I tell him that I got my physical therapist to send a referral to a pain management specialist since I anticipated an anesthesiologist or a neurologist overseeing my CRPS treatment anyway, and that I had already made an appointment. He approves of the clinic to which my physical therapist referred me.

I say that I would prefer a disease that would kill me to one that might force me to kill myself. He advises that I not focus on the worse-case scenario.

Eleven days after I first saw Kirk, the wait for the right bone scan begins again.

Aussie women do it like dingoes

The following is a quote I included in my last post regarding my sorry situation. Following it are questions from my readers, which I have ever so thoughtfully answered.

“At an advanced stage of the illness, all patients develop significant psychiatric problems and narcotic dependency, and are left completely incapacitated. Some commit suicide.”

Reader one wants to know: Which of these things are you looking forward to most?

My response: I’ve always heard that there are no dumb questions, but you’re skirting the cliff edge. You might as well ask kids at a birthday party to choose between cake and ice cream.

Reader two asks: How will we be able to tell when you develop psychiatric problems—you already act pretty weird?

My response: If you’re normal, and you go crazy, people can tell it pretty easily. If you’re crazy and you go crazy, the two crazies cancel one another out, and you become normal. But, if you add another crazy to the two you already have, you’re back to where you started.

Reader three is wondering: It says you become a druggie, and then you become completely incapacitated. Do the drugs make you incapacitated, or does the pain make you incapacitated?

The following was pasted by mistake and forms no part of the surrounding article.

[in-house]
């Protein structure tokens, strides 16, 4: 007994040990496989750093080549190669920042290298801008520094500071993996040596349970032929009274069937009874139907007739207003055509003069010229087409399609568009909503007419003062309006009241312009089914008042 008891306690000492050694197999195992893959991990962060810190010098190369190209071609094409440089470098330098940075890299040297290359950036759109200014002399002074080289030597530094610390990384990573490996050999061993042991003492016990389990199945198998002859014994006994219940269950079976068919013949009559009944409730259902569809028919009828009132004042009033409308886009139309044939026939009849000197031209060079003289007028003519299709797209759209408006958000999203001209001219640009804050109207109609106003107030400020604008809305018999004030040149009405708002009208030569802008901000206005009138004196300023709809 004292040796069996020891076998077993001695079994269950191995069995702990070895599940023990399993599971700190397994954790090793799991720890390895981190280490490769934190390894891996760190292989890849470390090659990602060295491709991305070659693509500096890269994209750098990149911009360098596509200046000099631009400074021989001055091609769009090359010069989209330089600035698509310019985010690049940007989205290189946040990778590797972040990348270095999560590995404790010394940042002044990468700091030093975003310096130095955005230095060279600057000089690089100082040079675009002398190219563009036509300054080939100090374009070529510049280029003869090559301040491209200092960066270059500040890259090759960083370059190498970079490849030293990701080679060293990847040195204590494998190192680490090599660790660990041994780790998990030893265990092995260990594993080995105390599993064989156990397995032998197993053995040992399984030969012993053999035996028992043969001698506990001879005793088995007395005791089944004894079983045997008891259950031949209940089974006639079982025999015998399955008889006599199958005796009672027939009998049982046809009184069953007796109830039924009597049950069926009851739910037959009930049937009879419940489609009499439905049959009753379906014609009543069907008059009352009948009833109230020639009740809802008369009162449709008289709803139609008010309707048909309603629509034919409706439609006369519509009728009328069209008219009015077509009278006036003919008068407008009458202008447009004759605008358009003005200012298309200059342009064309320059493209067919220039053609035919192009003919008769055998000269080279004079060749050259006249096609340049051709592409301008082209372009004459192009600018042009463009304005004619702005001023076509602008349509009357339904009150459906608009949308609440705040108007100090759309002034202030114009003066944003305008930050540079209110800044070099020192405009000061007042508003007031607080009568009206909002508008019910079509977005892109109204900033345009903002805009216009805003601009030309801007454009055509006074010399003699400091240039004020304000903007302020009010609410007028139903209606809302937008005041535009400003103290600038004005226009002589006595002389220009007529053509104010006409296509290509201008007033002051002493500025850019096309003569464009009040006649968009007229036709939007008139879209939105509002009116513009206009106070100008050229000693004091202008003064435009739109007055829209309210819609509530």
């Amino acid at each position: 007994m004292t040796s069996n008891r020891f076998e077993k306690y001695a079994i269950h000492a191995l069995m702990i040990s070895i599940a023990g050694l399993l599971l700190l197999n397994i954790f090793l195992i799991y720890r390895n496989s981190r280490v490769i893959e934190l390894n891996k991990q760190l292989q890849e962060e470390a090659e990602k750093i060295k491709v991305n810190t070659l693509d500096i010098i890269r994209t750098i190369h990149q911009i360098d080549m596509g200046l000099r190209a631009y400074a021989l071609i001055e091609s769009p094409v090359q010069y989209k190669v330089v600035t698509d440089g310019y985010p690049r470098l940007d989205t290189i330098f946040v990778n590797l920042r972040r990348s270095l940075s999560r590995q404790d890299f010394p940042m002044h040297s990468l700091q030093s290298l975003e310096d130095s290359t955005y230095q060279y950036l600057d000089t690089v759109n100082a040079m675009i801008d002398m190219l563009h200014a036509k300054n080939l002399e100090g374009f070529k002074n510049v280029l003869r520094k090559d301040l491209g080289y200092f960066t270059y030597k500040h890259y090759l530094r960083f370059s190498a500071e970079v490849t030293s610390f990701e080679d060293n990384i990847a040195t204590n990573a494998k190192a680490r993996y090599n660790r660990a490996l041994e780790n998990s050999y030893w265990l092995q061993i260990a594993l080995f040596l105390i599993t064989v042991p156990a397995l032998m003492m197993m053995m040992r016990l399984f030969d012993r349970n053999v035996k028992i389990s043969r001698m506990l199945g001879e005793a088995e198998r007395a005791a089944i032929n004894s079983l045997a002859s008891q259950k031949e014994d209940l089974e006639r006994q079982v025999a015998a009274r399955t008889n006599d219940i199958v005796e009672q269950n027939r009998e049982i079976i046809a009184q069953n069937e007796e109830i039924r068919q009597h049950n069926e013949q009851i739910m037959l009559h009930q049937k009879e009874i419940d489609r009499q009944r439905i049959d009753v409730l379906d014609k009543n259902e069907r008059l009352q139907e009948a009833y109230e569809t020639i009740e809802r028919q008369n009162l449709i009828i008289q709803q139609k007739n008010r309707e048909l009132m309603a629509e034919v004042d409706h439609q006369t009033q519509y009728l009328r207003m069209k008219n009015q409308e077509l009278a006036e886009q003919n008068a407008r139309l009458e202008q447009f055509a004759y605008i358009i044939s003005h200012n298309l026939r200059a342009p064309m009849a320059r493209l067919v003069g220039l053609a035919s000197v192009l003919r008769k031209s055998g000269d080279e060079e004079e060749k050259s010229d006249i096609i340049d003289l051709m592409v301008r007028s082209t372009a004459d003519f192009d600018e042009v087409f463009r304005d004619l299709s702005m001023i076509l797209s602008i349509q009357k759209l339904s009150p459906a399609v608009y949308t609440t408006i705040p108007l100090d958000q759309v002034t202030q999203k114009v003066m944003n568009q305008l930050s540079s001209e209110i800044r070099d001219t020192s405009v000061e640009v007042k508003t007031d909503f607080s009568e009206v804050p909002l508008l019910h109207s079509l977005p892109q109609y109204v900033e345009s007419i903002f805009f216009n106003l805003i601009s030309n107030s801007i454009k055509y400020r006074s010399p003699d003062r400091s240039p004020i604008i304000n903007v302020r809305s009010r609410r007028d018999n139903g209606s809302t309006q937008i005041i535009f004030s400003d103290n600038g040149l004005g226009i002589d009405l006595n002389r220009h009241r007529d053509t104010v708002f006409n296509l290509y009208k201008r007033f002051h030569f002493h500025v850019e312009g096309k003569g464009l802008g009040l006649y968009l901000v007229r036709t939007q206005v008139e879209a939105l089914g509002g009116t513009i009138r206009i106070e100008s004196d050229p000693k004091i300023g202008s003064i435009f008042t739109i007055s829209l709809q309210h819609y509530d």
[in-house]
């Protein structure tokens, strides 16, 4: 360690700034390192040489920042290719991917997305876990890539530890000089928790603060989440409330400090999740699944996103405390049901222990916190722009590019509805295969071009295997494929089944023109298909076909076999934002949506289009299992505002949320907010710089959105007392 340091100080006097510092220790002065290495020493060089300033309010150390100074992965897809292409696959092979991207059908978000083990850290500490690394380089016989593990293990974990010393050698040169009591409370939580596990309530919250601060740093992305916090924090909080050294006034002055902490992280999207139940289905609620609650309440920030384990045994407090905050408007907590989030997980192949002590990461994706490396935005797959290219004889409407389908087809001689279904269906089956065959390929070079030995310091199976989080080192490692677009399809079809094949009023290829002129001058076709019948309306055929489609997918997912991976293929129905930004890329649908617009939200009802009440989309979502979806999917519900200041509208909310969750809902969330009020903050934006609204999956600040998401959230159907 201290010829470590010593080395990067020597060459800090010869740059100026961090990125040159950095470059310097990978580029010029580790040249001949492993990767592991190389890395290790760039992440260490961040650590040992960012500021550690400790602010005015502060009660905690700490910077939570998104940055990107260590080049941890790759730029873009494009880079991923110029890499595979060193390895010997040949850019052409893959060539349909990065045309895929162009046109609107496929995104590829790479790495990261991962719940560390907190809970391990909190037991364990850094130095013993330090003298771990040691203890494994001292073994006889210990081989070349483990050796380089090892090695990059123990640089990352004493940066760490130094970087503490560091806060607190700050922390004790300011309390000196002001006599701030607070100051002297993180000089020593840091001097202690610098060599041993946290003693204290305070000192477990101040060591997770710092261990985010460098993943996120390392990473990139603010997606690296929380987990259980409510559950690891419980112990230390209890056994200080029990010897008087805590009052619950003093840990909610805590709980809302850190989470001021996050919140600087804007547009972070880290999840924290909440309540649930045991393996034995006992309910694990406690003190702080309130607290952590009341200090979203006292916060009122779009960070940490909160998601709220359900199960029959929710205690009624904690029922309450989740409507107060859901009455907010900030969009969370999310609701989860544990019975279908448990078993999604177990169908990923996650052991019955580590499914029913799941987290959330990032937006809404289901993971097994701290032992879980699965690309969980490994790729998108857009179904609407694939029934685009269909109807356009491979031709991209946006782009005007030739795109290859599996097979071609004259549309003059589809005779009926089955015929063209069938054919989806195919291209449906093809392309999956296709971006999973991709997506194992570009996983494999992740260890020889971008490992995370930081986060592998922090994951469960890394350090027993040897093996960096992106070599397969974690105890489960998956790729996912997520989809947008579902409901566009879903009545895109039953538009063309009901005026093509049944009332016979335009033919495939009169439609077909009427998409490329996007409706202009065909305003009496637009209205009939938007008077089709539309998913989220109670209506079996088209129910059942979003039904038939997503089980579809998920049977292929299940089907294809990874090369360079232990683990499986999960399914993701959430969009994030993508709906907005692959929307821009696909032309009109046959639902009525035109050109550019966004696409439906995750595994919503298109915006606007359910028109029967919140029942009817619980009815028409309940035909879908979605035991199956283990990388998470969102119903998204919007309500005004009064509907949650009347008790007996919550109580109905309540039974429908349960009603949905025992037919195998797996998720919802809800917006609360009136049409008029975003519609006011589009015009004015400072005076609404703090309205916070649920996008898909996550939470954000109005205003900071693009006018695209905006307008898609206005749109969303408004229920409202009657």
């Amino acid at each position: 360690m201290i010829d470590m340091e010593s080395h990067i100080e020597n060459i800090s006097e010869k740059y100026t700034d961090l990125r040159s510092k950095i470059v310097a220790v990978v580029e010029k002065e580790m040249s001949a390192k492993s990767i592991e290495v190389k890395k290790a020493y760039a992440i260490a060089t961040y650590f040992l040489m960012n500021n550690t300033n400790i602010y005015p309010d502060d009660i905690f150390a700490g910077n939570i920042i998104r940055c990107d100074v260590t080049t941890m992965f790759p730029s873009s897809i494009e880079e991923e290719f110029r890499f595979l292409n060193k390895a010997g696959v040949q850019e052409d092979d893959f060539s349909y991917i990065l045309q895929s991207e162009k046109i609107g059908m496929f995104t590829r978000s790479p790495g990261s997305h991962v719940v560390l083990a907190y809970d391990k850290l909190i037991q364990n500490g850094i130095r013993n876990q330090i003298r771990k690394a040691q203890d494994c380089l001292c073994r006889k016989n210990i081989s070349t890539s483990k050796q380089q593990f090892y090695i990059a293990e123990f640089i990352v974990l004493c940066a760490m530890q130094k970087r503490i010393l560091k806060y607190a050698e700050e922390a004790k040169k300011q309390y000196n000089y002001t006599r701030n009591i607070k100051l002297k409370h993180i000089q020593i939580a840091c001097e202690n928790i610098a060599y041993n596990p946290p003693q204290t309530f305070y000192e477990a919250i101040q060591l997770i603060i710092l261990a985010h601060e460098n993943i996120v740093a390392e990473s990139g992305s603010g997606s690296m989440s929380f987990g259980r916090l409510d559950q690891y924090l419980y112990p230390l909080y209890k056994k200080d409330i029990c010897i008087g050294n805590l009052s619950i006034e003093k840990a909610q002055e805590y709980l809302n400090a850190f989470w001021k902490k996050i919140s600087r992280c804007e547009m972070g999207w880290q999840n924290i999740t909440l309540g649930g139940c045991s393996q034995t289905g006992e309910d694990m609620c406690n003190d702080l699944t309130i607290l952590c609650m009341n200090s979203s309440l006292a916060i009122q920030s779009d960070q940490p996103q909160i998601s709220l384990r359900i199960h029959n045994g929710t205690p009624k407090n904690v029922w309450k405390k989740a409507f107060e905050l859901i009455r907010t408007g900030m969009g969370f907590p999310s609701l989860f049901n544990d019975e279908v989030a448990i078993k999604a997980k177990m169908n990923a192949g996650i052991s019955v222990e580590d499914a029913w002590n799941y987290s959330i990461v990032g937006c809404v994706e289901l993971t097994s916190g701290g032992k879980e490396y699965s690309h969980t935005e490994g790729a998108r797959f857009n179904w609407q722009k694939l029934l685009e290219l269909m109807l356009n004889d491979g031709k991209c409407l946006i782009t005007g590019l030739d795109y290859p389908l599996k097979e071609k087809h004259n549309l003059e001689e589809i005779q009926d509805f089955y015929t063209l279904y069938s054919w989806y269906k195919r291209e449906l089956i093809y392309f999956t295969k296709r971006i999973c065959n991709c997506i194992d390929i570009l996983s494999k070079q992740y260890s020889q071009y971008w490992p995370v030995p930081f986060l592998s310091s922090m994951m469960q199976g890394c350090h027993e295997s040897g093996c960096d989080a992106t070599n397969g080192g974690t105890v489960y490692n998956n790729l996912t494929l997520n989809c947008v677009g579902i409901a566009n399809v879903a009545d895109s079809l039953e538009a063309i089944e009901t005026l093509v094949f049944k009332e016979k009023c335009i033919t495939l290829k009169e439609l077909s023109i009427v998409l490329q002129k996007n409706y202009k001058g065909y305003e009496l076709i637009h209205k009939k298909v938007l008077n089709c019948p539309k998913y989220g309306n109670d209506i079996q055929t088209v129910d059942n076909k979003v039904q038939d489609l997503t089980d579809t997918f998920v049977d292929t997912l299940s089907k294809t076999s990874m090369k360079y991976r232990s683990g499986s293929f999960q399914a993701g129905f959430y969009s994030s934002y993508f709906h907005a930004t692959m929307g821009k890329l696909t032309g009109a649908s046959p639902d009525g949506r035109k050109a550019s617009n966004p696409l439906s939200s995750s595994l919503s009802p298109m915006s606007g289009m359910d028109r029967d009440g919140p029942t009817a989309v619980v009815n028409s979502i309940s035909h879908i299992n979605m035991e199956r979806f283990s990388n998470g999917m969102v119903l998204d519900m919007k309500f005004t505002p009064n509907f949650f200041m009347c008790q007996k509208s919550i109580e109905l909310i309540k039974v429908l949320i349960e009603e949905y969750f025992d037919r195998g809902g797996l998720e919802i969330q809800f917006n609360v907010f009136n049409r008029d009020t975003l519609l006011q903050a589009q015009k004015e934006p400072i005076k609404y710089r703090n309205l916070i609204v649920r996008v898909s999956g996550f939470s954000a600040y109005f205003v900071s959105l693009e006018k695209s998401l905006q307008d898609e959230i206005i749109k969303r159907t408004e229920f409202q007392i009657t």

My response: The pain makes you roll around on the floor and scream a lot. The drugs knock you on your bum so that you don’t move or make a sound. Either way, you’re not going to be out training for the Olympics.

Reader four: Are you going to commit suicide now or wait a few days?

I’m not going to do it for quite some time. Instead of focusing on how much I hurt, I’m going to focus on booze, cigars, dark chocolate, and cream-filled donuts—all at the same time. I’ve indulged in these things all too little, and I’ll be making up for lost time.

Reader one again: Do you think you’ll die recanting your infidelity and begging Jesus to forgive you like most stupid atheists?

I don’t think so unless I’m running a really high fever on a really hot day, and the air conditioner breaks. In such a situation, I might think my feet are hanging over “the lake of fire that burns forever and ever,” and start recanting. Of course, if I come to my senses in the midst of recanting, I would naturally have to de-recant. Then if I became delirious all over again, I would probably re-de-recant. By the time I finally died, even Jesus wouldn’t know where I was supposed to end up.

Reader five: Have you heard the rumors that having sex with a different woman everyday for only a month (six at most) will bring about a complete remission?

Yes, I started them. Women are forever telling me how much they want to help and how badly they feel because they can’t help, so this was my way of cheering them up. Then I remembered my lesbian and male friends, so I started another rumor to the effect that large gifts of money would cause a remission. So far, I haven’t gotten my first screw or my first dollar, and I’m starting to think that my friends didn’t really mean what they said. I’m really bummed about this, especially in the case of Australian women who are said to screw like dingoes. I’ve seen dingoes screw, and they’re even more athletic than Arctic Foxes (Canucks) or coyotes (Yanks). Of course, given my condition, maybe an old and arthritic daschund would be about all I could safely handle.

Reader six: Do you think that maybe the woman who wrote that thing at the top of the page was maybe just funning people—like for a really bad April Fool’s joke or something?

Well, you never know. I always thought World War II was an April Fool’s joke that went a little overboard, so it’s certainly possible.